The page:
Fact Checking the Fact Checkers

In a recent Fact Check NI article, every point they questioned with regards to our leaflet was actually confirmed to be accurate by their own article. So when we saw some people on Twitter sharing it, triumphant that misinformation was being challenged, it was a real head scratcher, did they even read the fact check? The more astute reader would instantly see the obvious gas lighting, and tribalist, drum-banging that the fact check NI article was attempting to stir up. 

In light of this very poor piece of propaganda journalism from Fact Check NI (their website has much more if you're interested), in the following 5 slides, we'll share both their accusation and their explanation.

We do admit that we were shocked on this one. Chris Heaton-Harris isn't introducing the teaching or promotion of transgenderism in the new school year 2023/2024, because it's already here!!

A recent Newsletter article revealed the following:

"The Education Authority has been telling both primary and secondary schools since 2019 that teachers "should give a transgender pupil access to toilets which match their gender identity, unless there is a good reason not to" with the same applying to changing rooms and sports teams."

"CCEA - an arms-length government body - issued guidance to NI primary schools in 2019 (drawn up with help from transgender campaign group the Rainbow Project). It said "recent research" showed children can be aware they are transgender from the age of three-years-old, and insisted that teachers should not view it as "a passing phase"."

We have never actually said in our leaflet that masturbation would be taught in schools in Northern Ireland. 

We highlighted UNESCO and WHO internationally recognised organisations, of which the United Kingdom is a member, and their freely available, published, sexuality education documents that are used in 200+ countries as a framework for all RSE teaching. In those documents is the most explicit, vile, and potentially illegal guidance on teaching children about "sexual stimulation" (UNESCO PAGE 71 Learning Objectives 9-12 years old).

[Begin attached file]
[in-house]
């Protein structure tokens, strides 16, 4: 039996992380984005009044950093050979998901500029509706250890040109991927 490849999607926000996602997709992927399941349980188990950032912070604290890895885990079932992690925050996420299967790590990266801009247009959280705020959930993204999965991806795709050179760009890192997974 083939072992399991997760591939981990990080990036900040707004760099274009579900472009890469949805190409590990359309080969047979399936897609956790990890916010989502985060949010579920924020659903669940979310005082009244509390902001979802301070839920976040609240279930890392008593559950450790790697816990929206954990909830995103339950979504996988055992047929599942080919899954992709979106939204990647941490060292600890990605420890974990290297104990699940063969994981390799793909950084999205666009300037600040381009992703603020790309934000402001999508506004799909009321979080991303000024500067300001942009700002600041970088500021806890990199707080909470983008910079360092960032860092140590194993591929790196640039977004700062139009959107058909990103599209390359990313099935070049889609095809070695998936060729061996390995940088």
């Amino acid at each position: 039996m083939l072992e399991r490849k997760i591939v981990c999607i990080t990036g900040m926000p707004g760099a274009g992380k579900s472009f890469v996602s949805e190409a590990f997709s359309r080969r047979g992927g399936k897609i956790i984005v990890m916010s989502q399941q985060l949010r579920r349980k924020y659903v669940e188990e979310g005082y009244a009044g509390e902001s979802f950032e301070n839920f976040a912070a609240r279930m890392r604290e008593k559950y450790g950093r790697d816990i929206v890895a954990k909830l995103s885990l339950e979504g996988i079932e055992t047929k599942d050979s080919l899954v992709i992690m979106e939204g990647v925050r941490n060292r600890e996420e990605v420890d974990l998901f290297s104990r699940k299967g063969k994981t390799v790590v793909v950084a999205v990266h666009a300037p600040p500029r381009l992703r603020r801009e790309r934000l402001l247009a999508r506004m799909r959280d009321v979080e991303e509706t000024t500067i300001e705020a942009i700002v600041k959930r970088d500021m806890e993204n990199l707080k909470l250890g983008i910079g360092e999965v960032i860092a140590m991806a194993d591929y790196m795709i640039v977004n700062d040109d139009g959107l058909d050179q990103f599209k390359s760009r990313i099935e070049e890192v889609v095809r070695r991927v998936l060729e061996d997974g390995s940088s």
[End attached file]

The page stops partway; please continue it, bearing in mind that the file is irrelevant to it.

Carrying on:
On our website we highlight many many news reports on masturbation being taught in primary and secondary schools in England. It would be negligent not to warn parents of the possibility of that kind of teaching coming here, and being taught to lower and lower age groups.

But wait, Fact Check NI have highlighted 2 sections in the CCEA framework, which ARE to be used in the forthcoming school year. Is this appropriate to be taught for those under the age of consent?

On promiscuity and the failing of programs to teach children about of the emotional, psychological and physical health risks of promiscuous sexual activity, the response is that there are regular references to being self-aware of feelings and emotions, and ways to improve emotional wellbeing. Regarding physical health risks of multiple sexual partners, a Key Stage 3/4 unit specifically suggests "limiting your number of sexual partners" as a way of preventing STIs and to "avoid overlapping relationships".

Which part of that isn't suggesting that promiscuity is viewed as normal? There are many RSE lessons that do tailor their teaching according to the Boards of Governors, and in consultation with parents, and going with the school ethos, but why should the guidance be about an immoral lifestyle?

One so-called criticism of the UN CEDAW report is that many schools do teach abstinence and the value of human life.

From the Department of Education website:

"The teaching of relationship and sexuality education (RSE) is mandatory for all pupils of compulsory school age.  All grant-aided schools are required to have a RSE policy that is based on consultation with parents and pupils.  It is the responsibility of the Board of Governors of each school to ensure that a comprehensive programme is delivered which meets the needs of its pupils and aligns with its RSE policy."

We said that both the Northern Ireland Human Rights Commission and the UN CEDAW reports both recommend a broader, mandatory RSE curriculum for primary and secondary schools. (NIHRC report Page 20) (CEDAW para 65.b).

Written statement by the Secretary of State also states the teaching to be mandatory.

The parallels between the UNESCO sexuality document and the CCEA framework are clear and we have confirmation now that the themes are "aligned", so they are using a document which is explicit and potentially a form of child grooming to draw up guidance for Northern Ireland schools.

The UNESCO document is also directly referenced by the NI Human Rights Commission in their June Report on RSE.